Throwback Thursday: Before 'Peter Pan,' Christopher Walken Was a Song-and-Dance Man
"I can see the glint in his eye every time he has the opportunity to dance onscreen," says his 'Best Foot Forward' co-star Liza Minnelli
This story first appeared in the Dec. 12 issue of The Hollywood Reporter magazine.
A half-century before Christopher Walken was tapped to play Captain Hook in NBC's live Dec. 4 telecast of Peter Pan, Hollywood's best actor/hoofer since James Cagney was doing Best Foot Forward, a 1963 off-Broadway musical starring 16-year-old Liza Minnelli. Walken, then 19, left a yearlong stint in Hofstra University's ROTC program to join the cast and never returned to college.
Minnelli still thinks of Walken as a song-and-dance man. "I can see the glint in his eye every time he has the opportunity to dance onscreen," she says. Walken, who won a supporting actor Oscar for his role as the Russian roulette-playing POW in 1978's The Deer Hunter, says, "I'm kind of an actor by way of musical comedy. That's really my education, musicals." (He notes that a side benefit to being in Best Foot Forward was getting to dance with Judy Garland at a cast party.)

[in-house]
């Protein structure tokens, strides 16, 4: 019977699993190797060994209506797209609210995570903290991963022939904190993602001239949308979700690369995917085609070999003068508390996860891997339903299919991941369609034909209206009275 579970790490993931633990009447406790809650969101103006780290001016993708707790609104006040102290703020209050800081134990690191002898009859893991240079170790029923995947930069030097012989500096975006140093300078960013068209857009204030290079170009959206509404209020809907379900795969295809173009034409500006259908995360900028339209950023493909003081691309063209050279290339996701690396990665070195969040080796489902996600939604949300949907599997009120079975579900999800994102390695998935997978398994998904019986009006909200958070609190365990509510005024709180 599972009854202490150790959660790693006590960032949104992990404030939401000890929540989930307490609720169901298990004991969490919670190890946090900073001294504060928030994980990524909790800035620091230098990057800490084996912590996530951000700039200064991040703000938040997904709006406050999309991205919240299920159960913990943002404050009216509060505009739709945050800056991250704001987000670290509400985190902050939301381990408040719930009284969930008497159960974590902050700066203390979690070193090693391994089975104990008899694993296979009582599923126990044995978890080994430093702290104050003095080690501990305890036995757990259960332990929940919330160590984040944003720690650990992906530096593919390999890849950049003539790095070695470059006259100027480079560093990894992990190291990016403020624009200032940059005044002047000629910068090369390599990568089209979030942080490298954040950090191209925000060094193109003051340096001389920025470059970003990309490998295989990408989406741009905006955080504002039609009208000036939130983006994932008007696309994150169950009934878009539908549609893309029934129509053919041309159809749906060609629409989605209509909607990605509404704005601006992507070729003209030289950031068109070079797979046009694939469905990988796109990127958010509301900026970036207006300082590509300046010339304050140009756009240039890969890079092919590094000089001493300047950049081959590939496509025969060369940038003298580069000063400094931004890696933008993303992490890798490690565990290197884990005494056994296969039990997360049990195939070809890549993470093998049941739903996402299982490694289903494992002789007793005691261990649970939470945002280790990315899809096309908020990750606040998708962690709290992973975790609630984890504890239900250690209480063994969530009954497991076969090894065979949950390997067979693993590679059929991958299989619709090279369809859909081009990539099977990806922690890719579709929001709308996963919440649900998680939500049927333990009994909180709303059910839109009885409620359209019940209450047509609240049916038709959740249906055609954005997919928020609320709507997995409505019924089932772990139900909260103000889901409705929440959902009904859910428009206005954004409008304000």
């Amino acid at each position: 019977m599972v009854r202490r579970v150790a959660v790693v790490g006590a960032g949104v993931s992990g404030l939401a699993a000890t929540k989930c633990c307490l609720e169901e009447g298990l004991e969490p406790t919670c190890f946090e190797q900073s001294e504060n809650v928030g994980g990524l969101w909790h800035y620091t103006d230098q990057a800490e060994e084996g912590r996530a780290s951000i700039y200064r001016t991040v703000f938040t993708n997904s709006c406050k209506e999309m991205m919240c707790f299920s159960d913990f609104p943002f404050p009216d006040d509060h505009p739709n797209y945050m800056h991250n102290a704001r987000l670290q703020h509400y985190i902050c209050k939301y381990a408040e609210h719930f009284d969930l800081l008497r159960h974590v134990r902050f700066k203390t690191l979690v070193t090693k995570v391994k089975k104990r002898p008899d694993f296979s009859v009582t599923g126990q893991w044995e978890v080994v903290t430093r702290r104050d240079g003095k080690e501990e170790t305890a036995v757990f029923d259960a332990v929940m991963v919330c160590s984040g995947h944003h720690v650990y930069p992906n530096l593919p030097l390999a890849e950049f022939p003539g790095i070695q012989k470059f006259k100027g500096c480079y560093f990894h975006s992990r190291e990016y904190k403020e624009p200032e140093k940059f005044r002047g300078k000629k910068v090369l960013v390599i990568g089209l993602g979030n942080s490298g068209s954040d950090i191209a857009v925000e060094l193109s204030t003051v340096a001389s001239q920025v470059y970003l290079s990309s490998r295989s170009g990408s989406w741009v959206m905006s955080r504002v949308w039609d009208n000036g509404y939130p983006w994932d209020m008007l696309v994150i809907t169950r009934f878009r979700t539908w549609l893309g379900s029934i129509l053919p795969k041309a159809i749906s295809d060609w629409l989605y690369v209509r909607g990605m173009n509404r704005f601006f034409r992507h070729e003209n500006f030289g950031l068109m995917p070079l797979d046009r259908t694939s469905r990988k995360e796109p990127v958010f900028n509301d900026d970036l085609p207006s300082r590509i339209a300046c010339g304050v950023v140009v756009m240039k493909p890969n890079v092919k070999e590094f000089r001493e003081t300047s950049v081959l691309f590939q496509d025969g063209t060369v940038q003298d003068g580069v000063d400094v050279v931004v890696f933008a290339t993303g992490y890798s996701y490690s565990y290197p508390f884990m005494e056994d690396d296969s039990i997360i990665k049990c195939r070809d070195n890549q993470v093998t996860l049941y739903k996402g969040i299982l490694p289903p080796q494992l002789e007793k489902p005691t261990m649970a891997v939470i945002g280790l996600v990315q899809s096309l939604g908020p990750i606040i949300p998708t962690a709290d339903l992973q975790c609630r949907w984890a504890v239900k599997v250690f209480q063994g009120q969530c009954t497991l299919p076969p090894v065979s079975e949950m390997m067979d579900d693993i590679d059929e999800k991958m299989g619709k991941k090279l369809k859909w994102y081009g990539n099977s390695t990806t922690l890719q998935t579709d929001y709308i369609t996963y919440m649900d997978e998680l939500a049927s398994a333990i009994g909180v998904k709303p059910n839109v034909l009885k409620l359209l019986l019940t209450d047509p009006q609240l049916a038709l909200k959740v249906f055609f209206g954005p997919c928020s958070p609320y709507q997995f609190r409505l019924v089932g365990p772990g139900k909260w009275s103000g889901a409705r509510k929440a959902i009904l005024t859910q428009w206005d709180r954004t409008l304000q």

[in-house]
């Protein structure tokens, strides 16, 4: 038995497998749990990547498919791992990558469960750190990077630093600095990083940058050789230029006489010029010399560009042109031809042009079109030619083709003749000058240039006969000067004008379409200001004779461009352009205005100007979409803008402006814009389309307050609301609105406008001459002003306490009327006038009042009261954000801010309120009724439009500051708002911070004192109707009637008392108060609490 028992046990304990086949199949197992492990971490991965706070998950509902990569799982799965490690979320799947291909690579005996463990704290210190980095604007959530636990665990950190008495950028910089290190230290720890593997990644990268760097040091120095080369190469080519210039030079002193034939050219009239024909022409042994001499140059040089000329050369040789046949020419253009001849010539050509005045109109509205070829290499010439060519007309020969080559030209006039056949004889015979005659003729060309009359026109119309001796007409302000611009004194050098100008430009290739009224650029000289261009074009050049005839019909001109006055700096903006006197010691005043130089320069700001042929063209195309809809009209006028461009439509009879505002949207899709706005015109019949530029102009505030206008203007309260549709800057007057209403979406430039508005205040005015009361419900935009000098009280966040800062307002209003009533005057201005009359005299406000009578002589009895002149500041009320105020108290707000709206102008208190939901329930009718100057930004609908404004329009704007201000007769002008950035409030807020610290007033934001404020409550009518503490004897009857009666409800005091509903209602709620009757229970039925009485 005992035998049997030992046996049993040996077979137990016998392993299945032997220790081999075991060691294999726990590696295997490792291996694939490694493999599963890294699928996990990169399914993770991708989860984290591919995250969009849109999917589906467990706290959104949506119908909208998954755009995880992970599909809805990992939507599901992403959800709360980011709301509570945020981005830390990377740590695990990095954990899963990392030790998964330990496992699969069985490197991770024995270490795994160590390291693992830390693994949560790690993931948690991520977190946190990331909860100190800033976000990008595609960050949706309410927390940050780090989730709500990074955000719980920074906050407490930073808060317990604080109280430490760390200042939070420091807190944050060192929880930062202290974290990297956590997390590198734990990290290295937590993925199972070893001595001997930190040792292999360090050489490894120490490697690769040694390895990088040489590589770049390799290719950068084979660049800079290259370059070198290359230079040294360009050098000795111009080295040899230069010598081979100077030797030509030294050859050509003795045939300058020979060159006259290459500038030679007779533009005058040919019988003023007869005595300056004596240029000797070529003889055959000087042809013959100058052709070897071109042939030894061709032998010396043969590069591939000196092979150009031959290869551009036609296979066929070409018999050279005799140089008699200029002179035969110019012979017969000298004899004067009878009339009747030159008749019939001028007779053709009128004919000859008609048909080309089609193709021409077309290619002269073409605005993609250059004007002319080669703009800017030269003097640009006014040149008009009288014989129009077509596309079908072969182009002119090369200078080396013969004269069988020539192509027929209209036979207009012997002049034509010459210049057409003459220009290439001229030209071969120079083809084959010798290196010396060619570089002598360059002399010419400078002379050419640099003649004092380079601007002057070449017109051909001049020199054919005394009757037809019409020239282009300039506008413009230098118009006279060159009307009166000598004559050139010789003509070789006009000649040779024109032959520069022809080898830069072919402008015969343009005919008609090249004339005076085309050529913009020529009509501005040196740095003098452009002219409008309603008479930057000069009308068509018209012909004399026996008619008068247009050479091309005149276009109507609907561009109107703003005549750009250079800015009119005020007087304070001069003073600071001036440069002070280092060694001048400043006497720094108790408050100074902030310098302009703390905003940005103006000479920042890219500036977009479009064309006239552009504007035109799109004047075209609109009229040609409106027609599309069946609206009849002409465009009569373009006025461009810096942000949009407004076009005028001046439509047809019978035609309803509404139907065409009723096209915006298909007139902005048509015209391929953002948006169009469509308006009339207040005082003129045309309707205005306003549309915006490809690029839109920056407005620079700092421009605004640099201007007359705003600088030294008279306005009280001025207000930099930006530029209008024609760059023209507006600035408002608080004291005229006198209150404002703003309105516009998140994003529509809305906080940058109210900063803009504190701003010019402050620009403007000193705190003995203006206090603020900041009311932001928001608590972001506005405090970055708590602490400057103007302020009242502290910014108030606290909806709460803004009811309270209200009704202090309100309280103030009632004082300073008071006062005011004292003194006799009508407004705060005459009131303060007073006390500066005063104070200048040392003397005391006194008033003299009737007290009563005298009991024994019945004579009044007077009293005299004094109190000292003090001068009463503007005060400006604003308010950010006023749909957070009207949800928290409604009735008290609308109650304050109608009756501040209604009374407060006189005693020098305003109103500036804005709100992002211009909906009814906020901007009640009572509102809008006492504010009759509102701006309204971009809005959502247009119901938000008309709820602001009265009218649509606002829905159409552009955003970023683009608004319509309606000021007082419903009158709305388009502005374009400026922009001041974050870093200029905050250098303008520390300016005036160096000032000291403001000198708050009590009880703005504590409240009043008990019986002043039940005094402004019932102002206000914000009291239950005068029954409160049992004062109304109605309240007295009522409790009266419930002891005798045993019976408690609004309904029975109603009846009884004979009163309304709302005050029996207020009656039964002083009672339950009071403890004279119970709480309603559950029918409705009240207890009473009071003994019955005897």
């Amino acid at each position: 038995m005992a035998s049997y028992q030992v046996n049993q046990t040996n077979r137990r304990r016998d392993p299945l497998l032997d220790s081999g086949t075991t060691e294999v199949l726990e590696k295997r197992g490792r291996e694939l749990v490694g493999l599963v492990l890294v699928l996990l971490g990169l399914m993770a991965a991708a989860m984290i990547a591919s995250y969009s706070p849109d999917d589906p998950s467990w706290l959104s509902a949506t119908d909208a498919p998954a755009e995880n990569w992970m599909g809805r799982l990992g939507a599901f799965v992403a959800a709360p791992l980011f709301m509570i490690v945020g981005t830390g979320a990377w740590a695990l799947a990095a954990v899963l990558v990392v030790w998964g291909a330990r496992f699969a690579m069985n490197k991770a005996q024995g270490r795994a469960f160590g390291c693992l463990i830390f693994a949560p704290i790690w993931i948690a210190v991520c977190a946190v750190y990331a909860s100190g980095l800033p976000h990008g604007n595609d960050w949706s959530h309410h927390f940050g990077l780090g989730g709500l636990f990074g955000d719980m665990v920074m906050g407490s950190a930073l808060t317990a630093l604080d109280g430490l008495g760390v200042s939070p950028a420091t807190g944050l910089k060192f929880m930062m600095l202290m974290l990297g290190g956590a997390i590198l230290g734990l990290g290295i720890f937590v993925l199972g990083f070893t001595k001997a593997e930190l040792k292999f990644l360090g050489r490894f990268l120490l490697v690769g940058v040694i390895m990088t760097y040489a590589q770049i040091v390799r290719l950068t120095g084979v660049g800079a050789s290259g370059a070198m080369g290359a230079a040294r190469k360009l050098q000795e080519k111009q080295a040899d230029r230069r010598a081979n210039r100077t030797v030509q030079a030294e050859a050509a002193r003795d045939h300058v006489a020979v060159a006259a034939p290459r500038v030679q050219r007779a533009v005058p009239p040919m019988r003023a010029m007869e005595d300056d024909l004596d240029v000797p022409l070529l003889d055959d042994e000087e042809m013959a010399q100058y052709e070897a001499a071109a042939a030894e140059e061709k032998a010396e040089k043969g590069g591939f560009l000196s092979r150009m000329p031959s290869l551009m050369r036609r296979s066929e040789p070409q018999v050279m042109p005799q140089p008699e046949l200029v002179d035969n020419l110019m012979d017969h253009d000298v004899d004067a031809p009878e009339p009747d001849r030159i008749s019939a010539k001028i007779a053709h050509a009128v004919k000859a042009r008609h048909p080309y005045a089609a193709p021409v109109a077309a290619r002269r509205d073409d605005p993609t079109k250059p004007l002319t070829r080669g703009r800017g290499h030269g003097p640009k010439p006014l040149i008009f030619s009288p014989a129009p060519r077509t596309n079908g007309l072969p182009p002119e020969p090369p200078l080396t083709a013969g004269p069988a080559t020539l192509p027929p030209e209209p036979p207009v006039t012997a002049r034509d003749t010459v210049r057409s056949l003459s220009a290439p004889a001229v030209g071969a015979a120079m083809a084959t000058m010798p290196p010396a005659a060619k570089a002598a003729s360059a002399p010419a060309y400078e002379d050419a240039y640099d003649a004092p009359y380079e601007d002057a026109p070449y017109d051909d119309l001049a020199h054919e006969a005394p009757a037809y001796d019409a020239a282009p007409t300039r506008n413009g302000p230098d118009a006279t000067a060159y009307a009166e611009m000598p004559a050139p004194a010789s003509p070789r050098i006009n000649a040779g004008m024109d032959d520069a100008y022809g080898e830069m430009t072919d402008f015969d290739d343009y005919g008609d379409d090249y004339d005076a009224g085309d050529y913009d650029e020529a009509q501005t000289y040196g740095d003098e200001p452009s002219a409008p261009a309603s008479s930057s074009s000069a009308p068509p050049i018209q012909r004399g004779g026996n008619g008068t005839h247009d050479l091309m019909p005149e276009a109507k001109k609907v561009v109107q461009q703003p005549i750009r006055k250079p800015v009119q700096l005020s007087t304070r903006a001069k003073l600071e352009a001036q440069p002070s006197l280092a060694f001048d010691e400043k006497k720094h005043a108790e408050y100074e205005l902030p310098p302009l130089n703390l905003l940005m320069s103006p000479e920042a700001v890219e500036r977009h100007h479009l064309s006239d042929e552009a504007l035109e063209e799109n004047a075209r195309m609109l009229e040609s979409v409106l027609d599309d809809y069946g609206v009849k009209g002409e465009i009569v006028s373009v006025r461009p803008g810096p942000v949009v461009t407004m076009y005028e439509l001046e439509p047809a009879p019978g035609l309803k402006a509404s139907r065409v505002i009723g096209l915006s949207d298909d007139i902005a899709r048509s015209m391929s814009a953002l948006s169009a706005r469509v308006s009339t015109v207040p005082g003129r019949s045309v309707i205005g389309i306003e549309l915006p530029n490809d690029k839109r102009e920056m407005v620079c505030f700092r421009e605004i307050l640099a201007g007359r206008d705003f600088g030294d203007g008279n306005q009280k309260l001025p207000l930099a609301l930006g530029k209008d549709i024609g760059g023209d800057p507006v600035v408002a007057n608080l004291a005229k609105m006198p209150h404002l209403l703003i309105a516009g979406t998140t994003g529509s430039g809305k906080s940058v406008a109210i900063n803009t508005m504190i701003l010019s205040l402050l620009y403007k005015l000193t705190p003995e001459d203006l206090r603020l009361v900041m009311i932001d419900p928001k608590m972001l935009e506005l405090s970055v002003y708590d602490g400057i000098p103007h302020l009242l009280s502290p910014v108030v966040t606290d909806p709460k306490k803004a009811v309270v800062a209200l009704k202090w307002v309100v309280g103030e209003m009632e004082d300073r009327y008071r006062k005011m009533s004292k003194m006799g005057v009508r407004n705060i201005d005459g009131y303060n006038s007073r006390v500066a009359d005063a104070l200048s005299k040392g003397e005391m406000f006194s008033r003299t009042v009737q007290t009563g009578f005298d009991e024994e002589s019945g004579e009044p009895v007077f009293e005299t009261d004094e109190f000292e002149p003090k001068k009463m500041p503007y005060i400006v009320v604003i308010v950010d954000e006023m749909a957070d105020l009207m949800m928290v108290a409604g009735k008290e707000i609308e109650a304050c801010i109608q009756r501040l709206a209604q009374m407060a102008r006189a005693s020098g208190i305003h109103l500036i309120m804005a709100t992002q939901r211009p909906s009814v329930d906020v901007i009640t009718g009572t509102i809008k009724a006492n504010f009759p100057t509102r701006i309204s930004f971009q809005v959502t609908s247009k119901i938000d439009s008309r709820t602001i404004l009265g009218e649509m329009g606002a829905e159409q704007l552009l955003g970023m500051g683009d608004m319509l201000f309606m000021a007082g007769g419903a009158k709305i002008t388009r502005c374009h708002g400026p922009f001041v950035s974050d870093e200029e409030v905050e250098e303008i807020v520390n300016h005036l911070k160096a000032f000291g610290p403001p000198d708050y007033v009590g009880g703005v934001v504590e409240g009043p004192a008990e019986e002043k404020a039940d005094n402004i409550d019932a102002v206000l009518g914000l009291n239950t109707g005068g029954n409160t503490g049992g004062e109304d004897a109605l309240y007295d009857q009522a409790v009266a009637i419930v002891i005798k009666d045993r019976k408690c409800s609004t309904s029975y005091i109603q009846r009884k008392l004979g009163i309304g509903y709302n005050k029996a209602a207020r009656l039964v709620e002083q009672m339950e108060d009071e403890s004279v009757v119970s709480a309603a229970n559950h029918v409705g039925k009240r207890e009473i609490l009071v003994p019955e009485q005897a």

The actor had grown up in 1950s New York when dozens of live TV shows were broadcast from there. "We weren't child actors," he says. "We were kids who could sing a little, dance a little, maybe memorize a line." Every Saturday he took dance lessons: "You'd go to tap class and the girls would go to ballet." (Marvin Hamlisch, Sal Mineo and Elliott Gould were among his crowd.) Those classes paid off in 1981, when Pennies From Heaven director Herb Ross was looking for an actor who could play a sleazy, tap-dancing pimp. The film's choreographer, Danny Daniels, had been Walken's dance teacher when he was 12.
"I think that's how I got that job," he says. As for the film itself, THR called Pennies "excruciatingly offbeat" and "an exhibitor's nightmare." It disappointed at the box office. For his upcoming role as Hook, Walken, 71, says he told producers Neil Meron and Craig Zadan, with whom he worked on Hairspray (he played fat-suit-wearing John Travolta's husband): "I can sing a little bit, but I'm no great shakes. Maybe you can emphasize the dancing parts."